To facilitate this growth, we enlisted the services of an additional employee as part of the project estimate, adhering to the terms of a civil employment contract. This decision was made because the existing editorial staff, consisting of only 5 members, couldn’t always manage the expansion of digital platforms effectively. Having demonstrated the effectiveness of online distribution for the publication, we have no intention of parting ways with her after the project concludes. Instead, we will explore our own avenues to ensure its continued operation. We also started working with Collaborator Direct Advertising Exchange.

Our mentor Andrii Vdovychenko helped us a lot. He provided several valuable tips and “opened our eyes” to our website, which we launched at our own expense eight years ago, initially considering it quite decent. Now, we recognize that it was essentially a delayed electronic copy of the newspaper. We intentionally postponed the placement of materials online by several days to support the retail sale of the printed version. The mentor convinced us that this policy is outdated, emphasizing that the website must have its own independent existence, requiring significant updates to thrive.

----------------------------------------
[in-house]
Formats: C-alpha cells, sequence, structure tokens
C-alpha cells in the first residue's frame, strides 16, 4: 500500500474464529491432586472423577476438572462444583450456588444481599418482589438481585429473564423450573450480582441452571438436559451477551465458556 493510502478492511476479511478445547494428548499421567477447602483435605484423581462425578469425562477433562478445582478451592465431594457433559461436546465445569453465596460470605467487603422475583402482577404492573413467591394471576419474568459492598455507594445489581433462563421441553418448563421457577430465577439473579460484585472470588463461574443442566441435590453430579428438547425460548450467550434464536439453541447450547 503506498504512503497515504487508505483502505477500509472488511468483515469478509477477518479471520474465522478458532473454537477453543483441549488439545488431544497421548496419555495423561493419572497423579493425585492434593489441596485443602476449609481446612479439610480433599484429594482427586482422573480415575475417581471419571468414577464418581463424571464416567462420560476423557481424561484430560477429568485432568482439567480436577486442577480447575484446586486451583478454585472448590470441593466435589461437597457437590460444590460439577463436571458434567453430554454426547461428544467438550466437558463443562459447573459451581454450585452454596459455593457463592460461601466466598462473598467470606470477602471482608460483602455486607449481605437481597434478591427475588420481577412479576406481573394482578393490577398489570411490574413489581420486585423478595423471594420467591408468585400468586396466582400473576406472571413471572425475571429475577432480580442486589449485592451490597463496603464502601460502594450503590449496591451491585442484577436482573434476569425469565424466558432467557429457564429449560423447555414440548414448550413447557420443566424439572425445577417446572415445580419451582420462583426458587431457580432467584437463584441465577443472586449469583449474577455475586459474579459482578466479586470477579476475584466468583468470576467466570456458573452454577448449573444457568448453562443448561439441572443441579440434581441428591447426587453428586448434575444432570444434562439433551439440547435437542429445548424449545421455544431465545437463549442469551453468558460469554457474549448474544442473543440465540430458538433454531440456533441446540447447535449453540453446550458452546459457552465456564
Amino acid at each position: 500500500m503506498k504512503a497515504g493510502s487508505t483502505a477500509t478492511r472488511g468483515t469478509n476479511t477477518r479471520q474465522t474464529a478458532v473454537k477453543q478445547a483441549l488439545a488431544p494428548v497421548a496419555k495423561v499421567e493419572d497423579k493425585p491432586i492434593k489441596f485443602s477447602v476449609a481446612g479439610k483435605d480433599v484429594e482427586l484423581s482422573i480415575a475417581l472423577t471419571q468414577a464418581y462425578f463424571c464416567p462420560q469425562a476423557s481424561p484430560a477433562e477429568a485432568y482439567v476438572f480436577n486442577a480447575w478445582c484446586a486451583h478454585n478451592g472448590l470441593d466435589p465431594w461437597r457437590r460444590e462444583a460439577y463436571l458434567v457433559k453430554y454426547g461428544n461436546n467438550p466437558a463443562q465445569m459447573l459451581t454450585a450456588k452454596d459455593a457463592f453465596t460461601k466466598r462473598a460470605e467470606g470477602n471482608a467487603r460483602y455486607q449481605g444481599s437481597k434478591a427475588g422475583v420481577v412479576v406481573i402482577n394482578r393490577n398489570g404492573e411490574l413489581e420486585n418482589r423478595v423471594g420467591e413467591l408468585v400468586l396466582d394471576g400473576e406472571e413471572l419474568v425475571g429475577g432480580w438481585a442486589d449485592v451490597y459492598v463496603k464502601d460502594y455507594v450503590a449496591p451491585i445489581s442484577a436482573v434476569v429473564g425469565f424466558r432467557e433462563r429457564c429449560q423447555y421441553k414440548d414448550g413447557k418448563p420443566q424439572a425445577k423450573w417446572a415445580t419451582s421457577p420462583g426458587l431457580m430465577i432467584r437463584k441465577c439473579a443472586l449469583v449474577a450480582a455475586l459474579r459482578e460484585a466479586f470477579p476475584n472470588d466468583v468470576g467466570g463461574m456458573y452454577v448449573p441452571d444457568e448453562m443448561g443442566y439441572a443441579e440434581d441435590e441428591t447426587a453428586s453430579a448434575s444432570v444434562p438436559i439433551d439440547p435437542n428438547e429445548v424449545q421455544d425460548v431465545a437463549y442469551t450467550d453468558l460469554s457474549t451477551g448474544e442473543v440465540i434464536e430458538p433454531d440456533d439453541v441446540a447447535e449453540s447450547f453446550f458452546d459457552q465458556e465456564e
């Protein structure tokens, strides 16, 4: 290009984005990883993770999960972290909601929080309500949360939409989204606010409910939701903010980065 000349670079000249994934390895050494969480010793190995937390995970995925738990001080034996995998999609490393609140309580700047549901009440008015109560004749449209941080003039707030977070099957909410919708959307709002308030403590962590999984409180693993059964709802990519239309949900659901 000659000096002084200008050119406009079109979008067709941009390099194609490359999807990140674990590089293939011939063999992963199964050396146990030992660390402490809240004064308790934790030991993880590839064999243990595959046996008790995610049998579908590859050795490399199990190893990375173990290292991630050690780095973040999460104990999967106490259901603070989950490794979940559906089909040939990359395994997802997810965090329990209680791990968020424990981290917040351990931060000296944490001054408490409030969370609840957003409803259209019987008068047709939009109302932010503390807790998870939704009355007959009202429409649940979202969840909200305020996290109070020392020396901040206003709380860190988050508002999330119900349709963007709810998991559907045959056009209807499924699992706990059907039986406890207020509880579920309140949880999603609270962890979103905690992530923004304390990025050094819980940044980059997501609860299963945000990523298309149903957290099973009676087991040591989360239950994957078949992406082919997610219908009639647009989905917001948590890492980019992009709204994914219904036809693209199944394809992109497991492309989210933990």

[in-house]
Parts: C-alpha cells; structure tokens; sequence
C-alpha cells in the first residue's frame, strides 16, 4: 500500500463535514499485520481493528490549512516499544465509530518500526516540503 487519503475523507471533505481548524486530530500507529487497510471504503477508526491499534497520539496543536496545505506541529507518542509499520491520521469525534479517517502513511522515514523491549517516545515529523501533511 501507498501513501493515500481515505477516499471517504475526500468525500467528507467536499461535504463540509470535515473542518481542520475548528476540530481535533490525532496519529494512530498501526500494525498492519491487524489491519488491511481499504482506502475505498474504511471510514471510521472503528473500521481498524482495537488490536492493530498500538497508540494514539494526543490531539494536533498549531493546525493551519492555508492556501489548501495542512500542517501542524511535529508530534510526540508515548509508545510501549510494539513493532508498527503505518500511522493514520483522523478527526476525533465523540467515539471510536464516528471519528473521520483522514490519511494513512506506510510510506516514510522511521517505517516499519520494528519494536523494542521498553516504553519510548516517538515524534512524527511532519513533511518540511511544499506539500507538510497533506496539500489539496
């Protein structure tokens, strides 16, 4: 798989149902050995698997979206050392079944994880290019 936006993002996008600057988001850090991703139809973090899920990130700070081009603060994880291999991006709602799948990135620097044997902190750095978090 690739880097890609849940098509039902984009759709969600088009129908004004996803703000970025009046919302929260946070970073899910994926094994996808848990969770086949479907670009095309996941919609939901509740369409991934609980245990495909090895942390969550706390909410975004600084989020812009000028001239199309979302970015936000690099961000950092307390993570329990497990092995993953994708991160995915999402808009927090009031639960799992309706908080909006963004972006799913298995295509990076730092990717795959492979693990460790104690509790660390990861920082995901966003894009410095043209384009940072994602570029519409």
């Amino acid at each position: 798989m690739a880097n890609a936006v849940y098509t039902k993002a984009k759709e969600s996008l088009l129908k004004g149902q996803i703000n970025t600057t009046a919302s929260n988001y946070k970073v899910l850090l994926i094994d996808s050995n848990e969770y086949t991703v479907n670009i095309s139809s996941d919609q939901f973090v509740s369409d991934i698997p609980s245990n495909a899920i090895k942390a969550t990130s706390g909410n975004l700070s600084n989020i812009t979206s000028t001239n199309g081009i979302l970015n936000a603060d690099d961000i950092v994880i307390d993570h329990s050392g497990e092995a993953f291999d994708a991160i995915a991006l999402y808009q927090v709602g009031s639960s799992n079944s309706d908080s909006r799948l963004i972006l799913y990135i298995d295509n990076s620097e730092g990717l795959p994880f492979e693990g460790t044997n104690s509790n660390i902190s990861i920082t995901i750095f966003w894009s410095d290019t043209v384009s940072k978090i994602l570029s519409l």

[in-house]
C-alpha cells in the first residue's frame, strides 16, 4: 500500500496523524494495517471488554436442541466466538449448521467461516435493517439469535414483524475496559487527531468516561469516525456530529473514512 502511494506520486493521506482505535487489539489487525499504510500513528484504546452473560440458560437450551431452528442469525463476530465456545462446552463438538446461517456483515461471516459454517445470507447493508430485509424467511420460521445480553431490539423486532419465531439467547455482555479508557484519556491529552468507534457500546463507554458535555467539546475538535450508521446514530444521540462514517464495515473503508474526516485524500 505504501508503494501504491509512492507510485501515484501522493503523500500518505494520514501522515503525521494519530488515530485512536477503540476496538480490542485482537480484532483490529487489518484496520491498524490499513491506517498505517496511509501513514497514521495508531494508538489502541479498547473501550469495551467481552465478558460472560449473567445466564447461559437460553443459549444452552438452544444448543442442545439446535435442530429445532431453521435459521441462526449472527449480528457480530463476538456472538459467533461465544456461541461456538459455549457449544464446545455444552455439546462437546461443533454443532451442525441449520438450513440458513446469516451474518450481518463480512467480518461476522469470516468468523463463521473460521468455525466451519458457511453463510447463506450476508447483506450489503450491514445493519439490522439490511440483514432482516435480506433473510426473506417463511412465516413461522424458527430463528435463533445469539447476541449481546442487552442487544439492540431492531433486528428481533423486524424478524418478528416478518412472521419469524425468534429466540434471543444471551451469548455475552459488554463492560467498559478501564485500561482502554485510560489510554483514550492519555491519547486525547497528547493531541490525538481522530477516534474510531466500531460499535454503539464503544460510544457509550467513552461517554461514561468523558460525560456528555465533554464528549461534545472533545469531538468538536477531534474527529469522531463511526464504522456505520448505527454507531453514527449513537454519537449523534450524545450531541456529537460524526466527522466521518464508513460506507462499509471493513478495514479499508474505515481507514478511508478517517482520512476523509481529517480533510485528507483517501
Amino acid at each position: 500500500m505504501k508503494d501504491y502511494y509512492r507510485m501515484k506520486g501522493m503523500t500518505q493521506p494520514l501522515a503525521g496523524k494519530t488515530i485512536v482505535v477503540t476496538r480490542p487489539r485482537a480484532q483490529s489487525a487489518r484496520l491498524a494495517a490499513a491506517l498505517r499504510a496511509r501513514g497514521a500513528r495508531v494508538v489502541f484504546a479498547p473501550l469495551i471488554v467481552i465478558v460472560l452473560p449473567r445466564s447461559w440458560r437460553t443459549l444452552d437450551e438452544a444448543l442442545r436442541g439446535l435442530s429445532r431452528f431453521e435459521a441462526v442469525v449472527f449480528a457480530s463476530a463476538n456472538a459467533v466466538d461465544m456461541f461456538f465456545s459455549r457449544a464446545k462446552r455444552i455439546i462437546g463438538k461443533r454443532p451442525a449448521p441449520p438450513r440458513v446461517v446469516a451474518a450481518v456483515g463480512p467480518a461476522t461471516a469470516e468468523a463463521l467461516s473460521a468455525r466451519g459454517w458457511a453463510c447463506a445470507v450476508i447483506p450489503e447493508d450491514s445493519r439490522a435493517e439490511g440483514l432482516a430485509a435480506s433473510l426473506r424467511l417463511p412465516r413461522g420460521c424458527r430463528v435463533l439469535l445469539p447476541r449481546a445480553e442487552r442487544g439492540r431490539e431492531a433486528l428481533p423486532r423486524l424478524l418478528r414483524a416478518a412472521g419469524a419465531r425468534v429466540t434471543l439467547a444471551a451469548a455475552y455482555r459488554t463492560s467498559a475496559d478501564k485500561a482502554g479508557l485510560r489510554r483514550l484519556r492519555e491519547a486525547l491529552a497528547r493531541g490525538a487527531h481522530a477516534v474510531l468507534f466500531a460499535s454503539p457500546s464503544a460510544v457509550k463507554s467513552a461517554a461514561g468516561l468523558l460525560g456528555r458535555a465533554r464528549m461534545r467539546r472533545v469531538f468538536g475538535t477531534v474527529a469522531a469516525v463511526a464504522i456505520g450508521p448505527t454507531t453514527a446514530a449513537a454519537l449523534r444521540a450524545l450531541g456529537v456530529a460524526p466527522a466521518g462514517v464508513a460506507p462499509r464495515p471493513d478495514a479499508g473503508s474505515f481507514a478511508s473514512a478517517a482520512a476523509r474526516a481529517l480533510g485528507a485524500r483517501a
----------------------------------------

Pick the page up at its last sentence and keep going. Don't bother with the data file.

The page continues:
In conclusion, I want to reiterate that with the support of the donor and assistance from UMBA and its specialists, we obtained an opportunity for modernization and expansion that, considering the financial constraints of the editorial office, was beyond our previous aspirations. This includes the updated, or rather, entirely new website that we are currently utilizing in our operations. In addition to the funds received from UMBA with the support of donors, we contributed some of our own funds to create a distinct section for advertisements on the website. Following this update, we aim to compete with local online publications that are often influenced by the voices of local oligarchs and politicians, and frequently manipulate information in their favor. The new equipment that we received under the project will also help us do this. We wouldn’t have bought it at our own expense.

Participation in the UMBA Project, “Effective Local Media: Digital Development for Community Engagement,” has emerged as a pivotal growth factor not only for our publication overall but also for journalists who have become more mobile. They have started adopting new content creation formats more frequently and have significantly broadened the base of newsmakers and contacts within the communities of the district. It also facilitated networking with individuals involved in generating positive changes at the local level, enabling us to actively participate in creating such changes ourselves.

This publication was created with the support of the European Union. The content is the sole responsibility of the Ukrainian Media Business Association and does not necessarily reflect the position of the European Union, whose financial support made the project possible.

Author: Antonina Mykhalchuk, editor of the Slovo Pravdy newspaper